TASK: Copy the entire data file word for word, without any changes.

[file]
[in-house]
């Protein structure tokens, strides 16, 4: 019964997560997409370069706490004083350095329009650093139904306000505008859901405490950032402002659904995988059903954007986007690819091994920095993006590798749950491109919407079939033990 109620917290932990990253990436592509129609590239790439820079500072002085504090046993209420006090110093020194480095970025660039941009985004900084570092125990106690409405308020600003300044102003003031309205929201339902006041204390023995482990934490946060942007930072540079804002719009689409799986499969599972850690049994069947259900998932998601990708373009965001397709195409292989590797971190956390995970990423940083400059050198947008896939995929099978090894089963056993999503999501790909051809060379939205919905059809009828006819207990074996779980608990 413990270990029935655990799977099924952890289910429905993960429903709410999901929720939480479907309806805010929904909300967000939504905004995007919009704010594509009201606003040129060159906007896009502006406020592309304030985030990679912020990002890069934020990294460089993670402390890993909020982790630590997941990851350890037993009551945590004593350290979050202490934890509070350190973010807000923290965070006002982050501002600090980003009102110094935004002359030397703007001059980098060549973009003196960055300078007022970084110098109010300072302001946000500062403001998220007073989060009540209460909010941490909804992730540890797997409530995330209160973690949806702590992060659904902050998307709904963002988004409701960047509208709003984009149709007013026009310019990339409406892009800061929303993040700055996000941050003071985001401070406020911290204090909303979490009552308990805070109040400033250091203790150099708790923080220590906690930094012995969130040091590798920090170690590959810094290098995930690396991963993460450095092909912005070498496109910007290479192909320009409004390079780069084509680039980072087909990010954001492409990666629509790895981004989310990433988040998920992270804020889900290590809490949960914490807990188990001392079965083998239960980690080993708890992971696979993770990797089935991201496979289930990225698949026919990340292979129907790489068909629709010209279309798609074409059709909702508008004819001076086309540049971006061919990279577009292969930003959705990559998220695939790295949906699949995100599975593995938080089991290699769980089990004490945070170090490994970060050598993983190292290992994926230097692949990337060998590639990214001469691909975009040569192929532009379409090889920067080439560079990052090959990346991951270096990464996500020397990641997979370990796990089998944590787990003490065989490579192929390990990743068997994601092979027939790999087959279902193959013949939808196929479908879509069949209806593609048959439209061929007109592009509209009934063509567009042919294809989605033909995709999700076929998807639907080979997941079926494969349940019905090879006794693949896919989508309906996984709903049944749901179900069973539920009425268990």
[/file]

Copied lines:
[in-house]
């Protein structure tokens, strides 16, 4: 019964997560997409370069706490004083350095329009650093139904306000505008859901405490950032402002659904995988059903954007986007690819091994920095993006590798749950491109919407079939033990 109620917290932990990253990436592509129609590239790439820079500072002085504090046993209420006090110093020194480095970025660039941009985004900084570092125990106690409405308020600003300044102003003031309205929201339902006041204390023995482990934490946060942007930072540079804002719009689409799986499969599972850690049994069947259900998932998601990708373009965001397709195409292989590797971190956390995970990423940083400059050198947008896939995929099978090894089963056993999503999501790909051809060379939205919905059809009828006819207990074996779980608990 413990270990029935655990799977099924952890289910429905993960429903709410999901929720939480479907309806805010929904909300967000939504905004995007919009704010594509009201606003040129060159906007896009502006406020592309304030985030990679912020990002890069934020990294460089993670402390890993909020982790630590997941990851350890037993009551945590004593350290979050202490934890509070350190973010807000923290965070006002982050501002600090980003009102110094935004002359030397703007001059980098060549973009003196960055300078007022970084110098109010300072302001946000500062403001998220007073989060009540209460909010941490909804992730540890797997409530995330209160973690949806702590992060659904902050998307709904963002988004409701960047509208709003984009149709007013026009310019990339409406892009800061929303993040700055996000941050003071985001401070406020911290204090909303979490009552308990805070109040400033250091203790150099708790923080220590906690930094012995969130040091590798920090170690590959810094290098995930690396991963993460450095092909912005070498496109910007290479192909320009409004390079780069084509680039980072087909990010954001492409990666629509790895981004989310990433988040998920992270804020889900290590809490949960914490807990188990001392079965083998239960980690080993708890992971696979993770990797089935991201496979289930990225698949026919990340292979129907790489068909629709010209279309798609074409059709909702508008004819001076086309540049971006061919990279577009292969930003959705990559998220695939790295949906699949995100599975593995938080089991290699769980089990004490945070170090490994970060050598993983190292290992994926230097692949990337060998590639990214001469691909975009040569192929532009379409090889920067080439560079990052090959990346991951270096990464996500020397990641997979370990796990089998944590787990003490065989490579192929390990990743068997994601092979027939790999087959279902193959013949939808196929479908879509069949209806593609048959439209061929007109592009509209009934063509567009042919294809989605033909995709999700076929998807639907080979997941079926494969349940019905090879006794693949896919989508309906996984709903049944749901179900069973539920009425268990």